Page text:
Election Splits Bosnian Politics

Progressive political parties fail to live up to expectations in Bosnia's third post-war general election

Election Splits Bosnian Politics

Progressive political parties fail to live up to expectations in Bosnia's third post-war general election

Tuesday, 6 September, 2005

Bosnian politics will be almost equally split between moderate and nationalist parties over the next two years, according to the first preliminary results of last week's general election.

Progressive parties continued to close the gap on their nationalist counterparts - following the trend of previous post-war ballots - but did not do as well as many expected.

With none of the parties possessing clear majorities, the formation of administrations at entity and state level could prove problematic.

"We will be looking at coalition governments," said Luke Zahner, a spokesman for the Organization for Security and Co-operation in Europe, OSCE, in charge of organising Bosnian elections since the end of the war.

Preliminary results, based upon some 90 per cent of ballots, shows support for the leading opposition Social Democratic Party, SDP, is continuing to grow.

With more than 220,000 votes, the SDP is currently the strongest party in the Muslim-Croat federation. The ruling Muslim nationalist Party of Democratic Action, SDA, registered another significant decline in its popularity and is trailing behind SDP in most election races.

At state level, the SDP is close behind the nationalist Serb Democratic Party, SDS, which so far gathered some 244,000 votes.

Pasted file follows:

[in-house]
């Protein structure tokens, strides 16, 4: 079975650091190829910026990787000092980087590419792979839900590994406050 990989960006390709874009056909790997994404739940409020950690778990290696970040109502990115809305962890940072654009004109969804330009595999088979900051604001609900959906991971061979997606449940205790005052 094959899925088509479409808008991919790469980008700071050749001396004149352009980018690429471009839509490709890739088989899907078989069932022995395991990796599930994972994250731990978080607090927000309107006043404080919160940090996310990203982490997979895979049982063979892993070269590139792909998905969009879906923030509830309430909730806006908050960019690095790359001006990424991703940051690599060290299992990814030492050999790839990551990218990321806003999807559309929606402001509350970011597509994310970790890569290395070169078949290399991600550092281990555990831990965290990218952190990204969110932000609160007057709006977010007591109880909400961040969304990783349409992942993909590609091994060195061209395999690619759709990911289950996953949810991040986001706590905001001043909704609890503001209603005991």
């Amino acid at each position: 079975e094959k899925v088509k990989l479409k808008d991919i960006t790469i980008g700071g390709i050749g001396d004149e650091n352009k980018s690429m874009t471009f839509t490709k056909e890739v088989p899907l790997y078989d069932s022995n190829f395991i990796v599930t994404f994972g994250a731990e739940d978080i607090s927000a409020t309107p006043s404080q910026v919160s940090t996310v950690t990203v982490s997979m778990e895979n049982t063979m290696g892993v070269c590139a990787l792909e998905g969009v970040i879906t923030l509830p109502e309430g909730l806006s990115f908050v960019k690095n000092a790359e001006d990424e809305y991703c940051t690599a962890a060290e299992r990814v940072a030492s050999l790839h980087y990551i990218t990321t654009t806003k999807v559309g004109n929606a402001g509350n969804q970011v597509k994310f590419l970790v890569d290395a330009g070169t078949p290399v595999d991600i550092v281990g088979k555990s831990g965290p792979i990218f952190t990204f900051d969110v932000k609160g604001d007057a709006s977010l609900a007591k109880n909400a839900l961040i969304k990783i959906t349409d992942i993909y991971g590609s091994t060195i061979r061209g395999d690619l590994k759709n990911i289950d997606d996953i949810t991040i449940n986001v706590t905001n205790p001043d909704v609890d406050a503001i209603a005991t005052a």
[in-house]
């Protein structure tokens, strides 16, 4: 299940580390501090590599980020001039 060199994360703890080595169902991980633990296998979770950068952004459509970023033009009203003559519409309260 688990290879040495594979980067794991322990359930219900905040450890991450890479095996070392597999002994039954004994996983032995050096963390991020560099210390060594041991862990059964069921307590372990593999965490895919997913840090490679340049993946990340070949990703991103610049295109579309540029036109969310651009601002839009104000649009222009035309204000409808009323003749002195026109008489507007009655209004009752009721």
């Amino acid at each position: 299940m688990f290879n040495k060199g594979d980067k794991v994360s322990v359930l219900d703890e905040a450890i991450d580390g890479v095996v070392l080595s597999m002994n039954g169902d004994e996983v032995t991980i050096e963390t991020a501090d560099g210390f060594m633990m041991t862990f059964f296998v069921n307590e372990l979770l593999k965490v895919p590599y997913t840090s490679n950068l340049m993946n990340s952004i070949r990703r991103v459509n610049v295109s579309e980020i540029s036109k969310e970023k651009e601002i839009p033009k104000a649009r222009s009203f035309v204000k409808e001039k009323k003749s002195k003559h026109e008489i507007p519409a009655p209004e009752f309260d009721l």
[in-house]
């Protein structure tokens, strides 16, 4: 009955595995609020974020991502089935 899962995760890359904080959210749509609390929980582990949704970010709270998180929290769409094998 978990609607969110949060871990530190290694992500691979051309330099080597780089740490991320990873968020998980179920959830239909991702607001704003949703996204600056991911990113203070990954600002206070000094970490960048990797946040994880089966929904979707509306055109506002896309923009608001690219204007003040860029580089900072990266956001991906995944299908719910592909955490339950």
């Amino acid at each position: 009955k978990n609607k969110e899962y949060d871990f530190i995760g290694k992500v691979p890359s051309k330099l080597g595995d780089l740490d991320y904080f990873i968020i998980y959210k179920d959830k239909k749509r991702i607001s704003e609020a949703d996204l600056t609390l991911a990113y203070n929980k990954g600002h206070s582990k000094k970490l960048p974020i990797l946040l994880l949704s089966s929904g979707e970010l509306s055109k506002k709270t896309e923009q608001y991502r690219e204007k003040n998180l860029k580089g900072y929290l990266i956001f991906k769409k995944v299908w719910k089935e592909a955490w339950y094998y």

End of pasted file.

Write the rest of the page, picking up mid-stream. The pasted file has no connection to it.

The SDS, formed by the most wanted war crimes suspect, Radovan Karadzic, appears to have been resurrected. Yet when assessing these results, one should bear in mind that much of its support comes from followers of the Serb Radical Party, SRS, which was banned from participating in the ballot.

Compared to the combined SDS-SRS results from the 1998 poll, the 2000 general election showed a drop in the number of Serb voters supporting the hard-line option.

Despite its fierce pre-election campaign, the ruling Croat Democratic Union, HDZ, also registered a slump in popularity, down at least 20,000 votes on its 1998 results.

According to these figures, none of the parties will have an absolute majority in any of the state or entity parliaments, another improvement on the last general election when nationalist parties won overwhelming majorities.

But these positive trends have done little to alleviate the disappointment felt by many local and international experts who believe the opposition parties underachieved.

The general consensus is that the dirty and fierce pre-election campaigns of the HDZ and the SDA stoked up ethnic fears and tensions, robbing the opposition parties of a significant number of votes across the country.

During the pre-election period, the two parties managed to divert public attention away from bread-and-butter issues to the nationalist bigotry of old. Inflammatory speeches, which increased ethnic violence and tensions, very much resembled the prelude to the Bosnian war in 1992.